August 7, 2009 - Spa

From Lime Rock it was a quick journey home to unpack and repack and do some laundry in the same day and jump a plane to Spa for the 24 hours and a reunion with the team I’d raced for last month at Le Mans and the past three seasons in my endurance escapades in Europe—the IMSA Performance Matmut guys. Spa is an incredible weekend. I think that of the GT-only races, it really sets the bar high. The FIA GT is a great series to be a part of on a part time basis. Things run very differently from the ACO’s version of endurance racing and I think that the variety makes it a lot of fun for the drivers and the teams.

The biggest variable at Spa is always the weather and this year was no exception. I think I had two and a half dry laps the whole week and that went for the whole field, not just me. Qualifying was in mixed conditions and we mistimed it with my teammate Patrick Pilet taking qualification duties. So we started sixth, but we were confident that if it was dry we had a car that was very, very quick. Sure enough, Patrick was in the lead and pulled out a comfortable margin in his first two stints. I promptly took the car over and went through all conditions of full dry, monsoon downpours on slicks and wets and a drying track at the end of my double. Through all of that we battled hard with the factory Ferraris but we were able to hold the lead. Things were on the up and up until the beginning of the fifth stint, when my teammate Raymond unfortunately hit oil in one of the fastest sections of the track. That essentially was the end of our race with heavy damage on the front and the rear.

It took us almost 20 laps to get the car back on track and then it was a survival marathon. Being 20 laps down for 20 hours of the race—those are difficult challenges because as a driver you are no longer motivated by the ambition of victory, although you never let that out of your mind. Your motivation becomes doing your very best behind the wheel for your team and your sponsors. For me, it’s where I change my perspective and I ask myself what it’s like to be North America’s only factory driver, driving for a marque like Porsche, and I go out there and put in the best stints I can to back up the trust and faith that people have put in me. You have to be fueled by something else other than wanting to have fun, because it’s a real challenge to put in two-hour stints when the situation is hopeless. It was a long, trying weekend but that’s the reality and that’s sometimes the way they go. The outcome was very similar to Le Mans this year, with tough luck, but Le Mans was a huge positive experience where this weekend was not nearly the same feeling. At Le Mans, we had raced for the victory and for a podium up until we fell out of the race, but at Spa we were in a much different position.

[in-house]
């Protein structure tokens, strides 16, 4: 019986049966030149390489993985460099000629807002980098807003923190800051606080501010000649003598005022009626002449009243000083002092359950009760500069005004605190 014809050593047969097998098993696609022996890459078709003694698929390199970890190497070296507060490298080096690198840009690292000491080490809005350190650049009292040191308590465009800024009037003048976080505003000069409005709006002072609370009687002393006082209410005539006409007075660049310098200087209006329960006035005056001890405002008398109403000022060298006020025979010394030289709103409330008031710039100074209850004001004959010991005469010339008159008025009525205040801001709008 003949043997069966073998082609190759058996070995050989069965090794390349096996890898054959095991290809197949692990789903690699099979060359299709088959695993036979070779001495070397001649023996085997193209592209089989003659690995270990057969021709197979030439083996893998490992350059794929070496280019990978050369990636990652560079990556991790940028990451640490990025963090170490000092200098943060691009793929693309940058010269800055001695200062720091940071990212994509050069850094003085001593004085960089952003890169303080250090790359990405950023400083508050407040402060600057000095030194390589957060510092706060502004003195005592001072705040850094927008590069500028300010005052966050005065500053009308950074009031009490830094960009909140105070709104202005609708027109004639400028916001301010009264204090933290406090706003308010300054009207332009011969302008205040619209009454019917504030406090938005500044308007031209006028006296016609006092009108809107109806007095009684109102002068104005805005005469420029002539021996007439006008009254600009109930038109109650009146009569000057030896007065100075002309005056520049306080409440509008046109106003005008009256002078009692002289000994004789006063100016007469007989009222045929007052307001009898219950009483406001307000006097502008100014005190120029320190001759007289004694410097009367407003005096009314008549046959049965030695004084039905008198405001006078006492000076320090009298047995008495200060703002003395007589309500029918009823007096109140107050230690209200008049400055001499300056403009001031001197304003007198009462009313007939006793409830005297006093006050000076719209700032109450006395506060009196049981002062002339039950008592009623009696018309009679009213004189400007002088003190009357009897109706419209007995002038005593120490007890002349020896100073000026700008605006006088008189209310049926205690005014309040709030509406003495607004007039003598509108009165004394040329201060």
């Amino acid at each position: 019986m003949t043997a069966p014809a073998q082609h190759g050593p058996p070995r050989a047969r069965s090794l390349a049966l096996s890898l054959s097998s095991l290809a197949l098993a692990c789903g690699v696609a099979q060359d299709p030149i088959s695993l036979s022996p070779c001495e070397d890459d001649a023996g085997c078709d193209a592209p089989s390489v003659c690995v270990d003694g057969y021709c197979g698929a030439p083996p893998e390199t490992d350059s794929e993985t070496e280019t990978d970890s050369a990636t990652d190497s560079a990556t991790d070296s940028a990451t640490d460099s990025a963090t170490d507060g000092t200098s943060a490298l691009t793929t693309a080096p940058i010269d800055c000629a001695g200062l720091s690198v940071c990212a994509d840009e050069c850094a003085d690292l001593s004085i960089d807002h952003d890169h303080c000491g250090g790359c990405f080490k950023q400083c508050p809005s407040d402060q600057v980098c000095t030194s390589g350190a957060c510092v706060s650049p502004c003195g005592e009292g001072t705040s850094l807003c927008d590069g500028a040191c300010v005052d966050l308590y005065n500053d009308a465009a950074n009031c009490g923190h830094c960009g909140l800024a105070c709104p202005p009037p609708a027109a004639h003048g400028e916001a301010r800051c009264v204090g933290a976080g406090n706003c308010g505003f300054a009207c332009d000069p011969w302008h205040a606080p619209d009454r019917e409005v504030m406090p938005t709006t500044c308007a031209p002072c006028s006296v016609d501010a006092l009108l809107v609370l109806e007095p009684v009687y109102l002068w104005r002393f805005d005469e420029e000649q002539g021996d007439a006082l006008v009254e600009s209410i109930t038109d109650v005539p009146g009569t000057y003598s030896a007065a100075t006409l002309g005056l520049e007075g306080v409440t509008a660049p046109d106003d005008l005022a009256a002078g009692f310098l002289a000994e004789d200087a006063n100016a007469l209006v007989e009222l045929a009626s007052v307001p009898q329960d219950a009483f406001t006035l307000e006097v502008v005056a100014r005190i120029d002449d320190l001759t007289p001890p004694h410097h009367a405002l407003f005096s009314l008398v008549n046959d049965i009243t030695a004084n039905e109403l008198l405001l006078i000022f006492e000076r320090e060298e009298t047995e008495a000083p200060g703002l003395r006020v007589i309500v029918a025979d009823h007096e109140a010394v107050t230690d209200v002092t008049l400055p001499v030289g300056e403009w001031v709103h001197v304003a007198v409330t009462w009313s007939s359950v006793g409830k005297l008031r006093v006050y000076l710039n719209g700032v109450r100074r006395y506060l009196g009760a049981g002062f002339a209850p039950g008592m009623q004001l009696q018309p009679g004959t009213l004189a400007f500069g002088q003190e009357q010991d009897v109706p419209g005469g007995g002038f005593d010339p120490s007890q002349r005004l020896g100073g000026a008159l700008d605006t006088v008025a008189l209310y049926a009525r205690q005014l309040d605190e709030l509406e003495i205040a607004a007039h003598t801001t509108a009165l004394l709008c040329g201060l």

Being back to my home with the Lizards and the ALMS, this weekend will be exciting. Mid-Ohio is a track that carries so much pedigree in road racing and the fans are such a motivation at this track. It’s one of the most demanding tracks for set up because there is so much turning and braking at the same time and that means that you must have a high performing platform and with that we spend so much time on weight distribution and suspension settings. And it’ll be exciting to have some new cars in the field including the Cytosport RS Spyder. I think what’s even more of an attraction and curiosity will be the two factory Corvettes being in our class in GT2. I can’t help but be confident. The goal has to be the championship but the goal also has to be to win races. My philosophy has been that in order to win the championship, you have to go to every weekend trying to win the race rather than playing it conservatively. But you do leave an asterisk next to the goal—and know not to take any unneeded risks. I think that the Ferrari will be very strong this weekend, but they’ve been very strong all year. I think we’ll be stronger.

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